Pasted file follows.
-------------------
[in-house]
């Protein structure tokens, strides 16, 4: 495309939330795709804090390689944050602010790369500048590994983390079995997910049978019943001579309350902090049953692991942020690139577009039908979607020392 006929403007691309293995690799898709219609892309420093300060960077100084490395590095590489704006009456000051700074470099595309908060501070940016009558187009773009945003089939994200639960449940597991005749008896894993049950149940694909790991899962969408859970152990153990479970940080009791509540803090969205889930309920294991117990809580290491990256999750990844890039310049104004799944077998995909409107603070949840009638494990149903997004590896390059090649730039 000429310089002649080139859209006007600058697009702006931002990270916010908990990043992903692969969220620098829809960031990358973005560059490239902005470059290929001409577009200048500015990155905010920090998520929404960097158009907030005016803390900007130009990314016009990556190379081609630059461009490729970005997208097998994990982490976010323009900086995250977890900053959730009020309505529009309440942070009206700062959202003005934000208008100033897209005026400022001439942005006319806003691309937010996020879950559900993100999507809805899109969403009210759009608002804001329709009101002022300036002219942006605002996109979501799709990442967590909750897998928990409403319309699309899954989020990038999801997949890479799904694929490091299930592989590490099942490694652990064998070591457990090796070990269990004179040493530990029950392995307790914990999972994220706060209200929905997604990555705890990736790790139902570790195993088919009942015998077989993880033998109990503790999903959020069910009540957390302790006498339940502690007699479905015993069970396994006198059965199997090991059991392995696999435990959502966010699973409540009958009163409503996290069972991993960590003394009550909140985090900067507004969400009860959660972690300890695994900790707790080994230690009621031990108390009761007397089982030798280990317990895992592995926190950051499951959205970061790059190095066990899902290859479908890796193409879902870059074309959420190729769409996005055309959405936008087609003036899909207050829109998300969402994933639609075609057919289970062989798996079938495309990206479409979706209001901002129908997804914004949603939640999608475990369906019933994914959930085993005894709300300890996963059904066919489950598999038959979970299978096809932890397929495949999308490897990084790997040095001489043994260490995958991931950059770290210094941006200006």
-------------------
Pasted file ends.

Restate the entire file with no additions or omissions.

[in-house]
């Protein structure tokens, strides 16, 4: 495309939330795709804090390689944050602010790369500048590994983390079995997910049978019943001579309350902090049953692991942020690139577009039908979607020392 006929403007691309293995690799898709219609892309420093300060960077100084490395590095590489704006009456000051700074470099595309908060501070940016009558187009773009945003089939994200639960449940597991005749008896894993049950149940694909790991899962969408859970152990153990479970940080009791509540803090969205889930309920294991117990809580290491990256999750990844890039310049104004799944077998995909409107603070949840009638494990149903997004590896390059090649730039 000429310089002649080139859209006007600058697009702006931002990270916010908990990043992903692969969220620098829809960031990358973005560059490239902005470059290929001409577009200048500015990155905010920090998520929404960097158009907030005016803390900007130009990314016009990556190379081609630059461009490729970005997208097998994990982490976010323009900086995250977890900053959730009020309505529009309440942070009206700062959202003005934000208008100033897209005026400022001439942005006319806003691309937010996020879950559900993100999507809805899109969403009210759009608002804001329709009101002022300036002219942006605002996109979501799709990442967590909750897998928990409403319309699309899954989020990038999801997949890479799904694929490091299930592989590490099942490694652990064998070591457990090796070990269990004179040493530990029950392995307790914990999972994220706060209200929905997604990555705890990736790790139902570790195993088919009942015998077989993880033998109990503790999903959020069910009540957390302790006498339940502690007699479905015993069970396994006198059965199997090991059991392995696999435990959502966010699973409540009958009163409503996290069972991993960590003394009550909140985090900067507004969400009860959660972690300890695994900790707790080994230690009621031990108390009761007397089982030798280990317990895992592995926190950051499951959205970061790059190095066990899902290859479908890796193409879902870059074309959420190729769409996005055309959405936008087609003036899909207050829109998300969402994933639609075609057919289970062989798996079938495309990206479409979706209001901002129908997804914004949603939640999608475990369906019933994914959930085993005894709300300890996963059904066919489950598999038959979970299978096809932890397929495949999308490897990084790997040095001489043994260490995958991931950059770290210094941006200006």